Valerie Nieman headshot

Valerie Nieman



At this moment in time which of your own poems is your personal favorite, and why?


The Leopard Lady Speaks

This leopard-skin come onto me

when I lost love,

(this is not for the marks to know)

when my man’s absence 

set a hot kindle of distrust

that blowed back on me

as lack of faith 

in what is more worthy 

than some handful of spit and dust.

No wonder I lost

my natural color, trying to be

all things to him, and him not wanting

what I ever was or become or any between—

turning away like a spoiled child,

turning away like the sun eat up

by the moon, and not my doing

or undoing.

I scourged my soul,

turning myself inside out

to make him a better tent

against the weather of the world,

stretching myself across his failings

like a worn-through quilt 

on a wide cold bed.

They weren’t enough left of me

to fill a thimble, then,

but I gathered myself back up

and stood, feet reasonable

to the earth, liver’n lights settling back 

like I’d been dropped

from a high place,

and I was about satisfied,

but the letting-go of that man—

him of me then me of him—

left me streaked, specked, and spotted

like the flocks of Jacob,

and I opened my mouth to say 

the true things that underprop the world.





I chose this poem because it first chose me.  I was sitting with pen in hand, wait for lightning to strike, and it did — this voice arrived and kept visiting with me for many years until the entire story of Dinah (the Leopard Lady), the Professor, and their lives on the road with a mid-century carnival sideshow came into being. I didn’t so much write as excavate, make a space for her being.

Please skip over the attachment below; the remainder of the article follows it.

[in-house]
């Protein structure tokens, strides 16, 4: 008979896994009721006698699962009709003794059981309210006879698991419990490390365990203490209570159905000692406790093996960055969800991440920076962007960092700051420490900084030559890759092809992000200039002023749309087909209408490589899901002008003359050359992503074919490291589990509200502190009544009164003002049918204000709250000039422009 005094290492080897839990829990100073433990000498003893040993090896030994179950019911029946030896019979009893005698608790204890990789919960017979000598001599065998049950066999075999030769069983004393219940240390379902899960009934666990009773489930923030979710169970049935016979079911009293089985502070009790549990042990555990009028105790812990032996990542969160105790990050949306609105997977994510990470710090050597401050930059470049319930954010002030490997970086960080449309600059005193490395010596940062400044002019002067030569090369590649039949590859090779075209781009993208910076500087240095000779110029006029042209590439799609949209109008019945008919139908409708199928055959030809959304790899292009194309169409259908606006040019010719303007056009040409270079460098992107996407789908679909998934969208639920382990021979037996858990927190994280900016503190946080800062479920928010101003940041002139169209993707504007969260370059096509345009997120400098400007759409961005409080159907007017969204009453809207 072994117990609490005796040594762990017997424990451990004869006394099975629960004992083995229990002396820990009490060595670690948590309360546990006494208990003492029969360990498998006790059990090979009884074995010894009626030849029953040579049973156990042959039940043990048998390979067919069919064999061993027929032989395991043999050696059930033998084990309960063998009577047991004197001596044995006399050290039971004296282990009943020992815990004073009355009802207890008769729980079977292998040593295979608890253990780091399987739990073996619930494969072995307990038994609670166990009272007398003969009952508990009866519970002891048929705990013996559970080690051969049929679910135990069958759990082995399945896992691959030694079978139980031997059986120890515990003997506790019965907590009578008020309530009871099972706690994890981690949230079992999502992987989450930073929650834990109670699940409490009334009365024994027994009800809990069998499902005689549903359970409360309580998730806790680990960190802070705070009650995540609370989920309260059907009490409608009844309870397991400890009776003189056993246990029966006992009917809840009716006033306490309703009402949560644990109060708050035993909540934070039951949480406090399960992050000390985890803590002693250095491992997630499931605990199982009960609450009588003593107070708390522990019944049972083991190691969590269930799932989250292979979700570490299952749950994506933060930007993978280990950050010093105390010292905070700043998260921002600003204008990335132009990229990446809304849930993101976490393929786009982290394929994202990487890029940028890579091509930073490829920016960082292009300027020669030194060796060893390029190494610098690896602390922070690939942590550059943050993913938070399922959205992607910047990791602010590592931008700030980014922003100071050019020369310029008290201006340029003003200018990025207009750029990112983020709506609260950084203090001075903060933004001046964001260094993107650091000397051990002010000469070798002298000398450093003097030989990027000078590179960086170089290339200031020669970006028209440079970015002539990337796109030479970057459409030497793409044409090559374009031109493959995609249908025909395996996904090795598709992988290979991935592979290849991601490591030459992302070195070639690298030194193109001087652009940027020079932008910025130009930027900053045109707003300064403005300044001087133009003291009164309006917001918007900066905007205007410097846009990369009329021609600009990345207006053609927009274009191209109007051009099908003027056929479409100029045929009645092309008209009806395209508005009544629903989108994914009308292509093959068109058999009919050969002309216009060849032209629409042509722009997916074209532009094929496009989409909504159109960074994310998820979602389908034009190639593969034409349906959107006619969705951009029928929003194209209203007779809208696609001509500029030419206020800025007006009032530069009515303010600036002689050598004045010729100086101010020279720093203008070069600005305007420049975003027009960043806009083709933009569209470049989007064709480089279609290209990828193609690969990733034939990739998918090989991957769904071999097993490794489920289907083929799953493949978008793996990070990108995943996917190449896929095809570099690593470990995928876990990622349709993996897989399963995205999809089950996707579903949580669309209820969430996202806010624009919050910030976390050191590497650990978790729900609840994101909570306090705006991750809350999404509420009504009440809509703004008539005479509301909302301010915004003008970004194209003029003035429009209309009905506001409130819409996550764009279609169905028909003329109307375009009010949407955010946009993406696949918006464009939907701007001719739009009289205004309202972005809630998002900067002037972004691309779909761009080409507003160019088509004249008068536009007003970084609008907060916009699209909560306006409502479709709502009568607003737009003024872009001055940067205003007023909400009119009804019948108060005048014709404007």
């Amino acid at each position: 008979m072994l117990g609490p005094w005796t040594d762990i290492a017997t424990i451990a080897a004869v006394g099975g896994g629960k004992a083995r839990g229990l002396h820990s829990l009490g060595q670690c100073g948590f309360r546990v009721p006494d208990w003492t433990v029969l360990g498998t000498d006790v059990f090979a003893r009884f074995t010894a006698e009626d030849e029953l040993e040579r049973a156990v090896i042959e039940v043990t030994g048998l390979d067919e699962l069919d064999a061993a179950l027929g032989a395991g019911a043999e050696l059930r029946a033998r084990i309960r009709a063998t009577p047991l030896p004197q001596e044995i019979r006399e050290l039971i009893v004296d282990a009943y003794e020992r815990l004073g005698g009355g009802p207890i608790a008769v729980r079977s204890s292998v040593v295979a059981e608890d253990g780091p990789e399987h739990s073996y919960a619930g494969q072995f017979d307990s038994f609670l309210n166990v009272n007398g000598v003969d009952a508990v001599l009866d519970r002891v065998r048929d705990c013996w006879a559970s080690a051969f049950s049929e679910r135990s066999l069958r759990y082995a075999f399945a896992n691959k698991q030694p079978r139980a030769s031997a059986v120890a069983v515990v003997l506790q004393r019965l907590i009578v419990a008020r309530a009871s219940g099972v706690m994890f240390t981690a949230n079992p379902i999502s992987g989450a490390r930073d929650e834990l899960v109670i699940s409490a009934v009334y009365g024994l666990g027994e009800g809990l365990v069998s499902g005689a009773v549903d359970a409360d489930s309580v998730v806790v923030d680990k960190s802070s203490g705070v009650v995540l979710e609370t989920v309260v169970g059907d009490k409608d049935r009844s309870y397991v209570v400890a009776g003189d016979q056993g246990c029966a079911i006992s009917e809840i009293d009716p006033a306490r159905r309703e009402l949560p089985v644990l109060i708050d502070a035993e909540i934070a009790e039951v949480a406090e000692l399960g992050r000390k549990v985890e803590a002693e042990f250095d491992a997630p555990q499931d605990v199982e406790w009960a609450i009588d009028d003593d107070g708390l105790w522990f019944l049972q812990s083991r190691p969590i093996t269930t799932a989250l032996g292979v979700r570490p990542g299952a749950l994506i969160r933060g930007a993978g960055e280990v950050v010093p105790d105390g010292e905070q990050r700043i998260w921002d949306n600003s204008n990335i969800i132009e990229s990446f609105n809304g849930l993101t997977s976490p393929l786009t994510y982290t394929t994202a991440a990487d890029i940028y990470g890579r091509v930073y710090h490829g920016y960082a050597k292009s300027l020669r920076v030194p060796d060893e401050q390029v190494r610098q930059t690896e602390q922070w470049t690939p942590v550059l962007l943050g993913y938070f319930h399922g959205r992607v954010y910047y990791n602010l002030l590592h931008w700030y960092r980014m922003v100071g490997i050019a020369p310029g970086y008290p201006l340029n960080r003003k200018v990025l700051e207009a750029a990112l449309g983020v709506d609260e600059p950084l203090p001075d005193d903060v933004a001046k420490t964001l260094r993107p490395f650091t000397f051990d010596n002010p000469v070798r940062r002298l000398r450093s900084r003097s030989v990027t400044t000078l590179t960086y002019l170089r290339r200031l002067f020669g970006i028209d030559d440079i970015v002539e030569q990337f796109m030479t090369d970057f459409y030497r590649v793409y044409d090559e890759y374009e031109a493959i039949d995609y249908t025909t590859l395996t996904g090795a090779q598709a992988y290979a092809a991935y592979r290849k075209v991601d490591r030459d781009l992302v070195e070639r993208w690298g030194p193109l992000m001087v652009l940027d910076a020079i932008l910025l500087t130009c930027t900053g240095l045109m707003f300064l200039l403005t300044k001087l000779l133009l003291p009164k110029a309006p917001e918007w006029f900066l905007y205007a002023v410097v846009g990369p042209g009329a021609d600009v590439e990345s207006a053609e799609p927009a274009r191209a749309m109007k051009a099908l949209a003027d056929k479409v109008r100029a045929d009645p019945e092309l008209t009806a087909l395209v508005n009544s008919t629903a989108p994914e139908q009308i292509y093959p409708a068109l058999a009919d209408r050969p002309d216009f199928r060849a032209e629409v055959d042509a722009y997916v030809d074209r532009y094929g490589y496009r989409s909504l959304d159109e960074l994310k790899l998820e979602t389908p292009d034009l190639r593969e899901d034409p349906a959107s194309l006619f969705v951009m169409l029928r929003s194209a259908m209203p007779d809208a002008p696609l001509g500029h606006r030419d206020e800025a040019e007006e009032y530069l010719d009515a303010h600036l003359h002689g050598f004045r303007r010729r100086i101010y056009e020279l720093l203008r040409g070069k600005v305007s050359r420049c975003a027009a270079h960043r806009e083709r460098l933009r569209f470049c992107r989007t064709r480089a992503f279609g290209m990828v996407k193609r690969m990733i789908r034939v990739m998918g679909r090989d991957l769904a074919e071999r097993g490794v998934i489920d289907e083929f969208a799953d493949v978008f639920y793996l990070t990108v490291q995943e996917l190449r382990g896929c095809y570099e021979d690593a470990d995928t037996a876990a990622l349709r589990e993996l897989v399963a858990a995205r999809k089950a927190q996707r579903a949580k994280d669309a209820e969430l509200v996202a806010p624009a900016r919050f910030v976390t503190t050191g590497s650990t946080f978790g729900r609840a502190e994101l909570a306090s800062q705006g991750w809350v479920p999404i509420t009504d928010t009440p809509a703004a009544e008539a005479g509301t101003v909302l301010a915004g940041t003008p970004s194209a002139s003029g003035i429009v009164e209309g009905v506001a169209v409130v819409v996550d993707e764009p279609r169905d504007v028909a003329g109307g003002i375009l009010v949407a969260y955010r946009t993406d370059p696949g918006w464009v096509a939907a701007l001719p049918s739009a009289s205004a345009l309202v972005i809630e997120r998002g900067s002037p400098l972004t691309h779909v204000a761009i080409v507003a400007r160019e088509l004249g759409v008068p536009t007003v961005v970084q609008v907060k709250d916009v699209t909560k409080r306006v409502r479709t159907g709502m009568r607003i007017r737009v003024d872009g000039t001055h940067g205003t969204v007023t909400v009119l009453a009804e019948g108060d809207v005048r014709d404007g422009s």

Valerie Nieman’s third poetry collection, Leopard Lady: A Life in Verse, includes work that first appeared in The Missouri Review, Chautauqua, and The Southern Poetry Review. “Steeped in sideshow tradition, and addressing issues of race, gender, self-concept, and creative expression, your book is beautifully written,” writes Lisa Schaefer, curator of The Coney Island Museum. Her fourth novel, To the Bones, a mystery/horror tale that takes on the coal industry and its effects on Appalachia, was published in 2019. Her poetry has appeared widely, from The Georgia Review to Crannog, and has been published in numerous anthologies, including Eyes Glowing at the Edge of the Woods and Ghost Fishing: An Eco-Justice Poetry Anthology. She has held state and NEA creative writing fellowships. A graduate of West Virginia University and Queens University of Charlotte and a former journalist, she teaches creative writing at North Carolina A&T State University. 


Valerie Nieman book

Available for purchase at Press 53 here or Indiebound here or Amazon here.

My Personal Favorite: Keith Taylor